There are major issues with our current food system like the subsidizing of certain crops, and the growing lack of diversity in our food system.
The liberal use of pesticides used on conventional crops is becoming more and more of an issue. Much like we’re at risk of developing superbugs that are resistant to antibiotics, we’re developing super insects that are resistant to insecticides. This is a major problem that has many causes, and it’s not getting any better.
I also have a serious issue with factory farming of animals, and prefer to buy organic meat if for no other reason than the fact that it was ethically raised. I don’t like the idea of my steak never having seen a green pasture like I know the cattle on my grand parents farm did.
Is organic better, though?
For those who don’t know what organic actually means, organic means that a food is certified free of GMO’s, synthetic fertilizers, sewage sludge, and some pesticides.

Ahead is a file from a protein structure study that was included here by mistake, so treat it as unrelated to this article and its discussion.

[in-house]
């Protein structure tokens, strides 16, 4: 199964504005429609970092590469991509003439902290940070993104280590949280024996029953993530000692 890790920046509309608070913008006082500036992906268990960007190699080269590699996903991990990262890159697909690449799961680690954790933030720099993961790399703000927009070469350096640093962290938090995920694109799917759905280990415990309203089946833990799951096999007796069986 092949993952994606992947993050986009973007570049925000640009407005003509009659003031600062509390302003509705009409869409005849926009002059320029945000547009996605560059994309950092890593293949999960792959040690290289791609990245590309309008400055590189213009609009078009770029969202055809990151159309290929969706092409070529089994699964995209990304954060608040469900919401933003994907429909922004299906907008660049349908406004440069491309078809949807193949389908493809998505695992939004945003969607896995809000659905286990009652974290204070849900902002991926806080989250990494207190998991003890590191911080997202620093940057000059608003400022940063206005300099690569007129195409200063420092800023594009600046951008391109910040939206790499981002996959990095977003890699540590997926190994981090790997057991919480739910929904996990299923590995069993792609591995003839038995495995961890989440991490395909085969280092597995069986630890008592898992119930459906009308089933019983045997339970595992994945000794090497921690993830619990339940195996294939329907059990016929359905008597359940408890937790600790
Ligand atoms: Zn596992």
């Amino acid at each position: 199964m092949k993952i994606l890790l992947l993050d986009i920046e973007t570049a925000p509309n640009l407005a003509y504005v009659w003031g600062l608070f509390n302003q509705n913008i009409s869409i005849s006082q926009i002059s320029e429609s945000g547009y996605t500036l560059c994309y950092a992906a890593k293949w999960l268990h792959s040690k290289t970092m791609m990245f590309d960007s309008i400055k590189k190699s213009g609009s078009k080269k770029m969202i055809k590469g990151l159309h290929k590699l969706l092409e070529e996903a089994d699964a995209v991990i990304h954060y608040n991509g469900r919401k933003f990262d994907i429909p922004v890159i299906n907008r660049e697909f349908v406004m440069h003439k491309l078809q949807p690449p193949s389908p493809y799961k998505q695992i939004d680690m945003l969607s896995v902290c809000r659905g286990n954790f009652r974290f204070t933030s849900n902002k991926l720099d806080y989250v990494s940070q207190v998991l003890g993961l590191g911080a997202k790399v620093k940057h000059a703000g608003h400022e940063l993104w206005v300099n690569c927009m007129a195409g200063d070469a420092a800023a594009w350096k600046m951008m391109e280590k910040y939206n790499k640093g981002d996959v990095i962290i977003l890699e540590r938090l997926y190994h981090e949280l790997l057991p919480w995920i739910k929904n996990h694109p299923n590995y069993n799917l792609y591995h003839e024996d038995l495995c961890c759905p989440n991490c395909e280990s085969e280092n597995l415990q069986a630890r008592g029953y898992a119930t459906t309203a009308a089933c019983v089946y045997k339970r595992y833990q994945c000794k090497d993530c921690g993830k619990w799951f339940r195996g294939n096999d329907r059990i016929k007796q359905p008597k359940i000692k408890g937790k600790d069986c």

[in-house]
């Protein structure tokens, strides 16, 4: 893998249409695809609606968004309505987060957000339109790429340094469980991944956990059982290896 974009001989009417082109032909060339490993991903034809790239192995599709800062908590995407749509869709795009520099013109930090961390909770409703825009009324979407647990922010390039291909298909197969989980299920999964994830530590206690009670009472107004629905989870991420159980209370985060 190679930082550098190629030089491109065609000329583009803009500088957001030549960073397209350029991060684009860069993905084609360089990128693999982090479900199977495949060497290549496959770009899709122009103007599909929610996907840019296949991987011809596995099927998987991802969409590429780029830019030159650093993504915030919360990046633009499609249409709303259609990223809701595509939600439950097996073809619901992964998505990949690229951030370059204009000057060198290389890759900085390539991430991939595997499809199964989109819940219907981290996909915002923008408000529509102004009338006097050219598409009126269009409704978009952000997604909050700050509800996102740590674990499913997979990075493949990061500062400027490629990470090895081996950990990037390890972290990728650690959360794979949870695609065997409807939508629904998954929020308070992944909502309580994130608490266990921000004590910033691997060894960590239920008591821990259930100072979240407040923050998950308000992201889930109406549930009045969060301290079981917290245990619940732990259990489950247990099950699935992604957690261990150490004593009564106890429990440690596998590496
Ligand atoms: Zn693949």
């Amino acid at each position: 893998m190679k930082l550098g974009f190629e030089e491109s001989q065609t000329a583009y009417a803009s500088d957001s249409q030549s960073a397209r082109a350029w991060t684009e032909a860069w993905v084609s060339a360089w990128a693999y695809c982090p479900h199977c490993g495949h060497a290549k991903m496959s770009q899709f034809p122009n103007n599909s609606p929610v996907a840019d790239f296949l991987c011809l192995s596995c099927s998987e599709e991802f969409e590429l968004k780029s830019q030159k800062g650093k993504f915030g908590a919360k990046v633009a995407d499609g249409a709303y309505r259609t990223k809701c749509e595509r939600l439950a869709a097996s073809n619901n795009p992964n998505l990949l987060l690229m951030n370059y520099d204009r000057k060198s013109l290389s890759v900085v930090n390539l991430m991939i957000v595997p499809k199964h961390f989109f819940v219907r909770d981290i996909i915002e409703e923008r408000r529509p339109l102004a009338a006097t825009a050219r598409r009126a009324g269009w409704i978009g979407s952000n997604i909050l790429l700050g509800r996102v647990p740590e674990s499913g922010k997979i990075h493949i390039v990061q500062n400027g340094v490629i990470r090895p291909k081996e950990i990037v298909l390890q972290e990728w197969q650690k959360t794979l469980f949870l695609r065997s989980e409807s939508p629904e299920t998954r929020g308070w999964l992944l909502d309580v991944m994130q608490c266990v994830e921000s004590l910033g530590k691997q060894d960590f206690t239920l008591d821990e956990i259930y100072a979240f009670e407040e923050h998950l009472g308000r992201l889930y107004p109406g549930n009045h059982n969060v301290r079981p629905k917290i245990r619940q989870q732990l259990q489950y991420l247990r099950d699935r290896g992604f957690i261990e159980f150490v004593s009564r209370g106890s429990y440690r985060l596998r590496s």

Knowing that, it automatically sounds like organic is healthier. After all, why the hell would I want my produce to have sewage sludge or pesticides associated with it?
Just because of that doesn’t mean organic automatically equates to better health. Organic just means it is grown or raised differently, and those differences probably won’t make any difference at all to your health.
Many people buy organic because they don’t want to get any bad toxins that are going to get them sick or fat. The truth is they aren’t bathed in toxins, and those toxins probably aren’t killing us.
Organic doesn’t mean pesticide free.
This is one of the biggest misconceptions about organic food. Organic produce is still grown with pesticides. The FDA doesn’t approve or review those pesticides, and there aren’t long term studies done on their potential effects like the ones done on conventional crop pesticides.